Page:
8 Ways To Lead Your Millennial Employees Well
By: Vanderbloemen September 7, 2016
The workplace is changing. The influx of millennials in the workforce is only going to continue, and effective leaders are figuring out how to lead them well. It's no different for churches and ministries.
More millennials are on your church staff or volunteering in your organization than ever before, and they are starting to step into high levels of leadership. There are now CEOs of Fortune 500 companies and Senior Pastors of megachurches who are barely in their thirties.
In our work here at Vanderbloemen Search Group helping hundreds of faith-based organizations build their teams, we are seeing significant shifts in organizational structure. Long gone are the days of hierarchical leadership where the senior leader makes every decision from the top down. In fact, this type of leadership is one of the reasons we hear church staff members leave an organization.
Organizational culture itself is shifting to a more collaborative and dynamic framework. Many churches we work with are moving toward a team approach for their teaching, family ministry, and leadership.
Here are some leadership principles that will get you started on the road to better engagement with your millennial church staff members and volunteers, while at the same time developing a stronger and more attractive staff culture.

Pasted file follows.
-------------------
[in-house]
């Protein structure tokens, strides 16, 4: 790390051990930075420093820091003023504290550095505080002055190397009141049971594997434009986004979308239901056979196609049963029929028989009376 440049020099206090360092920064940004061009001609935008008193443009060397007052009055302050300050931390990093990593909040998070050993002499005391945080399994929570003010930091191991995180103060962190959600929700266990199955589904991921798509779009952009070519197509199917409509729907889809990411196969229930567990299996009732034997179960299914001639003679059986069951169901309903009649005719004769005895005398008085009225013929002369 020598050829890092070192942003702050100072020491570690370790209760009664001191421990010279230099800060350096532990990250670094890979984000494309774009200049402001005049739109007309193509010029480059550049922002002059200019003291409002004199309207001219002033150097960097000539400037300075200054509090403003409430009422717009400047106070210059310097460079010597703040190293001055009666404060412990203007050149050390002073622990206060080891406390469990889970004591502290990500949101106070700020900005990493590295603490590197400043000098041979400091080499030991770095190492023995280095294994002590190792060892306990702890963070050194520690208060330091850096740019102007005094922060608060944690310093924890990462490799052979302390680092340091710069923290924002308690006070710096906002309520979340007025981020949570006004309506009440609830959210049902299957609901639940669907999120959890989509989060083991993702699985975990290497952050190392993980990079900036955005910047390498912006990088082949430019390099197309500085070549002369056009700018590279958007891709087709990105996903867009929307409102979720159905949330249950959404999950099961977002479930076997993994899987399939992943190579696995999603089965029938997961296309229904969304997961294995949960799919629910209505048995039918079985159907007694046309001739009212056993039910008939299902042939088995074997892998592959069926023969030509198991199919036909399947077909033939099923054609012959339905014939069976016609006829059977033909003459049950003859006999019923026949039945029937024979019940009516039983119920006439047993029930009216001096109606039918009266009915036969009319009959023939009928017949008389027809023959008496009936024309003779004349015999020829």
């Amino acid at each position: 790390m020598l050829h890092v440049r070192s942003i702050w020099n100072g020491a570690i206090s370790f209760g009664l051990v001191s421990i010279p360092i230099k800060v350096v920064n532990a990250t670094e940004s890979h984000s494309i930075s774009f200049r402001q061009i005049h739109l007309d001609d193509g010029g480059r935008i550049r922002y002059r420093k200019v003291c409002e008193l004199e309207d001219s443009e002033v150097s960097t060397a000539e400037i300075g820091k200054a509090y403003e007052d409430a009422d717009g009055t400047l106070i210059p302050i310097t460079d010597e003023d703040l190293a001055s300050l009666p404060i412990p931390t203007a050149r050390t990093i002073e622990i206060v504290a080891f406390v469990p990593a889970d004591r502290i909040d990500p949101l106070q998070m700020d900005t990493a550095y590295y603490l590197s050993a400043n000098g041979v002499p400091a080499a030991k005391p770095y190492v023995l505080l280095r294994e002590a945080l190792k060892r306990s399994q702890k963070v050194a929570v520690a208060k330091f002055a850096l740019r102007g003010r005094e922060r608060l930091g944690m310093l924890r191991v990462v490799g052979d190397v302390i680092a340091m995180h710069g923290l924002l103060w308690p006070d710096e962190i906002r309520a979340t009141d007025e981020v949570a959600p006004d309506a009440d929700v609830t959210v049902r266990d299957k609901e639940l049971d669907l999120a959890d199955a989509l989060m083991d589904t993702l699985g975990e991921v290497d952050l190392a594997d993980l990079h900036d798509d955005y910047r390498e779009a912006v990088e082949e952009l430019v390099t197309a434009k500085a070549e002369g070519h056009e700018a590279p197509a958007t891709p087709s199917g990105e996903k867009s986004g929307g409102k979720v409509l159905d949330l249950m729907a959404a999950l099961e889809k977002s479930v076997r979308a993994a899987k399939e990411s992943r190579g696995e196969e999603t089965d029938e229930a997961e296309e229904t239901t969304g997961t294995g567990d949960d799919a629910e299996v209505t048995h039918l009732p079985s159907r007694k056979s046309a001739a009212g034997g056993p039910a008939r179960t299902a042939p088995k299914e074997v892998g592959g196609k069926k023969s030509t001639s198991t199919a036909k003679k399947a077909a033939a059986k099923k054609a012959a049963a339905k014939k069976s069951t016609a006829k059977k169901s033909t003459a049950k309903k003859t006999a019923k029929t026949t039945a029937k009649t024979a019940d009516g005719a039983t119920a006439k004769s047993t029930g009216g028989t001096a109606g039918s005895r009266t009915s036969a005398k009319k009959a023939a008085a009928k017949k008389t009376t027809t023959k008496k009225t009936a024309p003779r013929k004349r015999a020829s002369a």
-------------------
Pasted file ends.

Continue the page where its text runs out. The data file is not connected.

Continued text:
1. Move out of the way.
You’ve recruited and hired good people (I hope). After a short time in the nest letting them learn the essentials, it is time to let them fly.
Innovation and improvement do not happen by always doing the same things the same way. Policing or micromanaging are great ways to encourage millennials to produce mediocre work.
2. Become a professional listener.
There is no better way to get new ideas for improvements and change than by receiving feedback from those who are in the trenches with you. Create consistent opportunities for feedback from the millennials who you are serving and those who are serving with you. Sometimes course correction is needed, so these feedback sessions can serve also as an opportunity to correct and encourage. Make sure you are doing everything in your power to create and maintain an open environment where blue sky thinking is encouraged.
3. Lead by example.
This has never been more important than it is now. The truth is, there are other places your millennial staff members and volunteers could be serving. Whether you realize it or not, they are looking to follow leaders who model what they teach.
To give a quick example, one summer when I was volunteering at a camp, the camp director gave us a long talk about picking up trash wherever we saw it. Some people brushed it off. About four days later, I watched from a distance as the camp director went out of his way to pick up trash without anyone around to notice. I was sold. This guy did what he asked me to do. Integrity makes an impact - I’m still telling this story fifteen years later.